Religious Studies A Level at St Mary Redcliffe and Temple School
Religious Studies A level involves significant amounts of group work and class discussion within lessons. Students will often be given material from newspapers, books and websites to read and respond to, or their own research to do, and so the ability to read extended pieces of writing is needed. Homework tasks will often include structured written tasks or extended written answers as well as reading, research and the preparation of learning aids. Students will make presentations to the group on topics that they have researched.
Students may choose either one of two pathways through the subject depending on whether they wish for a more Biblical or more Philosophical approach. New Testament and Ethics (Path A)
AS Level :
New Testament – Synoptic Gospels How the Gospels came into being: Can a translation be the word of God? Parables and Healings: In a scientific age, do Jesus’ healings have to be rationalised? Arrest, trials and death of Jesus: Are these accounts really historical? The resurrection of Jesus: Is the resurrection at the heart of Christian faith?
Ethics 1 Utilitarianism (Bentham, Mill): Is happiness all that people desire? Situation Ethics (Fletcher, Christian love): Is conscience a vital element of Situation Ethics? Religious teaching on the nature and value of human life: If God creates humankind, is God then responsible for sin? Abortion and Euthanasia: Do humans have the right to life?
New Testament – John’s Gospel The Greek and Jewish context from which John draws. The nature, role and purpose of the discourses in John’s Gospel: How much of the discourses are John’s interpretations of Jesus’ teaching? The nature, role and purpose of signs in John’s gospel: If John is correct, why would Jesus use signs rather than just telling people? The nature, role and purpose of the passion and resurrection narratives: Is John more interested in the death than in the resurrection?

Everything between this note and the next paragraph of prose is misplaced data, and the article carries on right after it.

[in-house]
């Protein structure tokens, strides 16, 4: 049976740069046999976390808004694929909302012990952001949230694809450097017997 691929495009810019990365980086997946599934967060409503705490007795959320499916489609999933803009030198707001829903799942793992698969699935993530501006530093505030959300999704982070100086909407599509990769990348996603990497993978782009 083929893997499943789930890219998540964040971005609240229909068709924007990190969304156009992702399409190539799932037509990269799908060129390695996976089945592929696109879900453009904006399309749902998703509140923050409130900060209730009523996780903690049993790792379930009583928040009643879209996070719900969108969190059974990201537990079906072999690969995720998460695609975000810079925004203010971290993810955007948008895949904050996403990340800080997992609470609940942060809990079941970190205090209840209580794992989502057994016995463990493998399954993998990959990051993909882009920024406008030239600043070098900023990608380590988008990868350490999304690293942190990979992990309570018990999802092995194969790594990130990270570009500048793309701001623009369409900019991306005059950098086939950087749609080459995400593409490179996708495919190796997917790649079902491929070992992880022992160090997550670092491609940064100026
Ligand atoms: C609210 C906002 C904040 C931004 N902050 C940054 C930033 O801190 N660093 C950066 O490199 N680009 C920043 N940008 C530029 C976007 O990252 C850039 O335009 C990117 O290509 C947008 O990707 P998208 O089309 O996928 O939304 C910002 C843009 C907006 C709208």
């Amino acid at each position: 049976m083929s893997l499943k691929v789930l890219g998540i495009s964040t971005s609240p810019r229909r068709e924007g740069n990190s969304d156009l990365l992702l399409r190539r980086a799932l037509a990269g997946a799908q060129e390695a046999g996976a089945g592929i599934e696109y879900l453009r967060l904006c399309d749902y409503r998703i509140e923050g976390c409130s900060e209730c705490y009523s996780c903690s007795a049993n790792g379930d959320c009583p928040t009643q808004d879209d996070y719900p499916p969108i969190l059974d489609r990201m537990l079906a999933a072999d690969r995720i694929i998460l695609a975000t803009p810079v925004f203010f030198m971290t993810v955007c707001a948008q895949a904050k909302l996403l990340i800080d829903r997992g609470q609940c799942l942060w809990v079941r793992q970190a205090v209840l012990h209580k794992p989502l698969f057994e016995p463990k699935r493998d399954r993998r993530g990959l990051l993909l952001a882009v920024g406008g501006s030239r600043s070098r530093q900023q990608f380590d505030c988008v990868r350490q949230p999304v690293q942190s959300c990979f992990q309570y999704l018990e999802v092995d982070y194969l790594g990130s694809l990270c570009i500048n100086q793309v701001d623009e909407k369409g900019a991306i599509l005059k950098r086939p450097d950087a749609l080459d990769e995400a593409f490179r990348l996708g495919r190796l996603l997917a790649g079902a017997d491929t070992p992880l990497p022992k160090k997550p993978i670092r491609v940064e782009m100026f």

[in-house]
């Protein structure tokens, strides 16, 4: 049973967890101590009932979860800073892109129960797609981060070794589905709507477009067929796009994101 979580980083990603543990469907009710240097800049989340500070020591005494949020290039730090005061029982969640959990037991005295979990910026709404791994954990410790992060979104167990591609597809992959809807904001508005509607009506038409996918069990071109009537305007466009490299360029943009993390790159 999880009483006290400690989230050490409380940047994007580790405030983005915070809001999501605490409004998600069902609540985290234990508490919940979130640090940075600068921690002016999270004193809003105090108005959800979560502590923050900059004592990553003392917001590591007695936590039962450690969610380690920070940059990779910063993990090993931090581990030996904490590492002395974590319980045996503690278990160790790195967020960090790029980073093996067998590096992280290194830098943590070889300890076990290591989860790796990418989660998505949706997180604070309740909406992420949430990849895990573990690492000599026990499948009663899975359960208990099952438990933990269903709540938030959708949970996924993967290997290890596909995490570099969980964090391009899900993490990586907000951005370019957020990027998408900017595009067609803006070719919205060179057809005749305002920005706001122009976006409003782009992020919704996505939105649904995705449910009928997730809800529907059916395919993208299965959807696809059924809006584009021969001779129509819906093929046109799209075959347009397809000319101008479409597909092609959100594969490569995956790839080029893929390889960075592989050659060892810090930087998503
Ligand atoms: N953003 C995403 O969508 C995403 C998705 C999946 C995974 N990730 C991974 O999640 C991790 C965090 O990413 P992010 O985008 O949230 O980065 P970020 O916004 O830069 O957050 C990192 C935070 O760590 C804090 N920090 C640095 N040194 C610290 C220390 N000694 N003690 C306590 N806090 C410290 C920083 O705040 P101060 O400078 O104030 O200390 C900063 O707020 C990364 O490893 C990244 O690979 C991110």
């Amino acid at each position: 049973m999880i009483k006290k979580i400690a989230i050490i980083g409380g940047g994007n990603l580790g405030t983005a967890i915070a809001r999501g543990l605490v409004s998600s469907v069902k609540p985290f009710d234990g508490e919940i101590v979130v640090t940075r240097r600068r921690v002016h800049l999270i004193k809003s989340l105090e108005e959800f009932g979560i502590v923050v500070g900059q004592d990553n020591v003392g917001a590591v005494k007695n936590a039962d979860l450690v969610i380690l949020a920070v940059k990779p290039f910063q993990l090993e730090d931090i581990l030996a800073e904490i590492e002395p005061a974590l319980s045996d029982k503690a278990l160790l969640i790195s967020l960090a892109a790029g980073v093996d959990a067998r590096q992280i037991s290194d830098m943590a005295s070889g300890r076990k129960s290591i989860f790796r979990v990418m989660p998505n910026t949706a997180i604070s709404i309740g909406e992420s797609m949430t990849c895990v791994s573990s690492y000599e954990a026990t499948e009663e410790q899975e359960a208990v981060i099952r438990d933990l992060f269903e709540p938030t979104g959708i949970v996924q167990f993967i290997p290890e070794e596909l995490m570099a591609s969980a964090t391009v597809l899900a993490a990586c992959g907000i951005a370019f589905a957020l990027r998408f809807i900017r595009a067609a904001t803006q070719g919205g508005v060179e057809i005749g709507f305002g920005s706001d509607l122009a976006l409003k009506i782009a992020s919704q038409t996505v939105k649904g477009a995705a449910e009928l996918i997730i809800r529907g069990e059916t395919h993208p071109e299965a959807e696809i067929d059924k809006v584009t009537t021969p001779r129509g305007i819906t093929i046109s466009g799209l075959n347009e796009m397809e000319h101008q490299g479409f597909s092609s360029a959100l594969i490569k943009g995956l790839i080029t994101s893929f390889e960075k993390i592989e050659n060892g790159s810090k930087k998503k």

Concepts of God and Ultimate Reality / Religious Experience The concept of God in the Judaeo-Christian Tradition, Hinduism and Islam Differing understandings of the human situation in relation to God. Differing understandings of God’s relation to the natural world Different types and views of religious experience Experiences of God as sources of knowledge about God. Talking about God – examples of ‘God talk’ and its use and importance in religion and beyond.
Philosophy of Religion and Ethics (Path B) - Units 2 & 4 plus:
Philosophy of Religion The Cosmological argument: The strengths and weaknesses of the argument. Religious Experience: Main characteristics of visions, conversion and mystical experiences. Can religious experience show that God probably exists. Psychology and religion (Freud, Jung): Has ‘God’ been explained away by psychology? Atheism and postmodernism: How successfully has religion responded to the challenge of atheism?
Philosophy of Religion Understanding of the ontological argument as presented by Anselm and Descartes: Does it successfully challenge disbelief in God? The problems of religious language – meaningfulness and the verification principle: Is it possible to talk meaningfully about God? Personal identity and the possibility of continued personal existence after death: immortality, resurrection, rebirth, reincarnation and replica theory. Is the notion of personal post mortem existence coherent? The problem of evil: Religious responses to the problem of evil. Is free will a satisfactory explanation for the existence of evil in a world created by God?
At least one B grade in an essay-based subject is required as part of the normal entry requirements. A GCSE in RE is not required.
The course is assessed by examination at the end of the year in each paper taken:
AS Level: 2 x 1hour 15 min exams
A2 Level: 2 x 1 hour 30 min exams
How to apply
If you want to apply for this course, you will need to contact St Mary Redcliffe and Temple School directly.